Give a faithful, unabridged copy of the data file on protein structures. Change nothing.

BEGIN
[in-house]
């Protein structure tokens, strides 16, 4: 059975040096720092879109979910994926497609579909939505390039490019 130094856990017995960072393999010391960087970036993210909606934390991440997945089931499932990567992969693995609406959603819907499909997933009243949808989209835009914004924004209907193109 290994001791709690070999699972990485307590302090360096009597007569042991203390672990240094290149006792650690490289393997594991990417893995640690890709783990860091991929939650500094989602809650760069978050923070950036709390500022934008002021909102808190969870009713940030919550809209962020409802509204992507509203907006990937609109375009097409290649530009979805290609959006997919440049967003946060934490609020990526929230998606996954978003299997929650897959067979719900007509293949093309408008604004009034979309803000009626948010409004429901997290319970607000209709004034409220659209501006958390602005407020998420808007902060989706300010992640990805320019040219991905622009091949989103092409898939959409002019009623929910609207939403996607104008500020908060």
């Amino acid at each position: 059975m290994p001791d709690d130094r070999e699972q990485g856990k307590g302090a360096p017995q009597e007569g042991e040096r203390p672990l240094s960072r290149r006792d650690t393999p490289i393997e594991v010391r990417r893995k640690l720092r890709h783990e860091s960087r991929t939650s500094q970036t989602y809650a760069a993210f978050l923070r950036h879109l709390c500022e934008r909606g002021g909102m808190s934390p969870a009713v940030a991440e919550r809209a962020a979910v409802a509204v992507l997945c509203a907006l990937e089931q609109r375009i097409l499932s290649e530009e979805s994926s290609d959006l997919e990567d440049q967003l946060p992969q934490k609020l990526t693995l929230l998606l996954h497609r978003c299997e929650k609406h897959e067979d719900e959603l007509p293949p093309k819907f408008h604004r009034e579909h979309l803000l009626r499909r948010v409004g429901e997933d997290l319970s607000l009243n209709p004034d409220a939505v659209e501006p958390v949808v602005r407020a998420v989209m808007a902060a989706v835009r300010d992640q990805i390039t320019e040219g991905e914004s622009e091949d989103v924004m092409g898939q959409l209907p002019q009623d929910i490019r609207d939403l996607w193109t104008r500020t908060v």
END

[in-house]
């Protein structure tokens, strides 16, 4: 059975040096720092879109979910994926497609579909939505390039490019 130094856990017995960072393999010391960087970036993210909606934390991440997945089931499932990567992969693995609406959603819907499909997933009243949808989209835009914004924004209907193109 290994001791709690070999699972990485307590302090360096009597007569042991203390672990240094290149006792650690490289393997594991990417893995640690890709783990860091991929939650500094989602809650760069978050923070950036709390500022934008002021909102808190969870009713940030919550809209962020409802509204992507509203907006990937609109375009097409290649530009979805290609959006997919440049967003946060934490609020990526929230998606996954978003299997929650897959067979719900007509293949093309408008604004009034979309803000009626948010409004429901997290319970607000209709004034409220659209501006958390602005407020998420808007902060989706300010992640990805320019040219991905622009091949989103092409898939959409002019009623929910609207939403996607104008500020908060």
């Amino acid at each position: 059975m290994p001791d709690d130094r070999e699972q990485g856990k307590g302090a360096p017995q009597e007569g042991e040096r203390p672990l240094s960072r290149r006792d650690t393999p490289i393997e594991v010391r990417r893995k640690l720092r890709h783990e860091s960087r991929t939650s500094q970036t989602y809650a760069a993210f978050l923070r950036h879109l709390c500022e934008r909606g002021g909102m808190s934390p969870a009713v940030a991440e919550r809209a962020a979910v409802a509204v992507l997945c509203a907006l990937e089931q609109r375009i097409l499932s290649e530009e979805s994926s290609d959006l997919e990567d440049q967003l946060p992969q934490k609020l990526t693995l929230l998606l996954h497609r978003c299997e929650k609406h897959e067979d719900e959603l007509p293949p093309k819907f408008h604004r009034e579909h979309l803000l009626r499909r948010v409004g429901e997933d997290l319970s607000l009243n209709p004034d409220a939505v659209e501006p958390v949808v602005r407020a998420v989209m808007a902060a989706v835009r300010d992640q990805i390039t320019e040219g991905e914004s622009e091949d989103v924004m092409g898939q959409l209907p002019q009623d929910i490019r609207d939403l996607w193109t104008r500020t908060v």